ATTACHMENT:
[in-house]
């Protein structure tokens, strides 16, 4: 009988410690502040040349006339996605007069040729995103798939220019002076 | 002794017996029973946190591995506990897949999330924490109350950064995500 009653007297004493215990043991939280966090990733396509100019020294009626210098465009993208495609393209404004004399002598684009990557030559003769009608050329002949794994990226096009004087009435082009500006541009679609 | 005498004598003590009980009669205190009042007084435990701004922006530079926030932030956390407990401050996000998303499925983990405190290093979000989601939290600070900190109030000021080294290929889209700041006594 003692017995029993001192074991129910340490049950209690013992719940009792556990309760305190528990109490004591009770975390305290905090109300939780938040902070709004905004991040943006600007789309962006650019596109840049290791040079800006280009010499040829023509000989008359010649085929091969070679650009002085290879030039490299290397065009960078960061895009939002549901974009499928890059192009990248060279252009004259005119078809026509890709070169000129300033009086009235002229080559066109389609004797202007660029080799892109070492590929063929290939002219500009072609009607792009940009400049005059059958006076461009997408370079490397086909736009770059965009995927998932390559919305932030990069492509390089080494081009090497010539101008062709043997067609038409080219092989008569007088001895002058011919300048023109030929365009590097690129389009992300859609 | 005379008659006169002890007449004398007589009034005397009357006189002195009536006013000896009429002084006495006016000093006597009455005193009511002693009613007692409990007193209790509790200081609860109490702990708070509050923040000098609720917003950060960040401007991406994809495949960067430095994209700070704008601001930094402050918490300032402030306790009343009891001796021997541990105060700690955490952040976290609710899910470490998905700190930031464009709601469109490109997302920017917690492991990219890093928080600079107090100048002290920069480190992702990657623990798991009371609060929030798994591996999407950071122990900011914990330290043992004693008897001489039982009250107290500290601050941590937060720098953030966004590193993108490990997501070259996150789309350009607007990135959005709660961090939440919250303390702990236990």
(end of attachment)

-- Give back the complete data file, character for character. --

[in-house]
């Protein structure tokens, strides 16, 4: 009988410690502040040349006339996605007069040729995103798939220019002076 | 002794017996029973946190591995506990897949999330924490109350950064995500 009653007297004493215990043991939280966090990733396509100019020294009626210098465009993208495609393209404004004399002598684009990557030559003769009608050329002949794994990226096009004087009435082009500006541009679609 | 005498004598003590009980009669205190009042007084435990701004922006530079926030932030956390407990401050996000998303499925983990405190290093979000989601939290600070900190109030000021080294290929889209700041006594 003692017995029993001192074991129910340490049950209690013992719940009792556990309760305190528990109490004591009770975390305290905090109300939780938040902070709004905004991040943006600007789309962006650019596109840049290791040079800006280009010499040829023509000989008359010649085929091969070679650009002085290879030039490299290397065009960078960061895009939002549901974009499928890059192009990248060279252009004259005119078809026509890709070169000129300033009086009235002229080559066109389609004797202007660029080799892109070492590929063929290939002219500009072609009607792009940009400049005059059958006076461009997408370079490397086909736009770059965009995927998932390559919305932030990069492509390089080494081009090497010539101008062709043997067609038409080219092989008569007088001895002058011919300048023109030929365009590097690129389009992300859609 | 005379008659006169002890007449004398007589009034005397009357006189002195009536006013000896009429002084006495006016000093006597009455005193009511002693009613007692409990007193209790509790200081609860109490702990708070509050923040000098609720917003950060960040401007991406994809495949960067430095994209700070704008601001930094402050918490300032402030306790009343009891001796021997541990105060700690955490952040976290609710899910470490998905700190930031464009709601469109490109997302920017917690492991990219890093928080600079107090100048002290920069480190992702990657623990798991009371609060929030798994591996999407950071122990900011914990330290043992004693008897001489039982009250107290500290601050941590937060720098953030966004590193993108490990997501070259996150789309350009607007990135959005709660961090939440919250303390702990236990």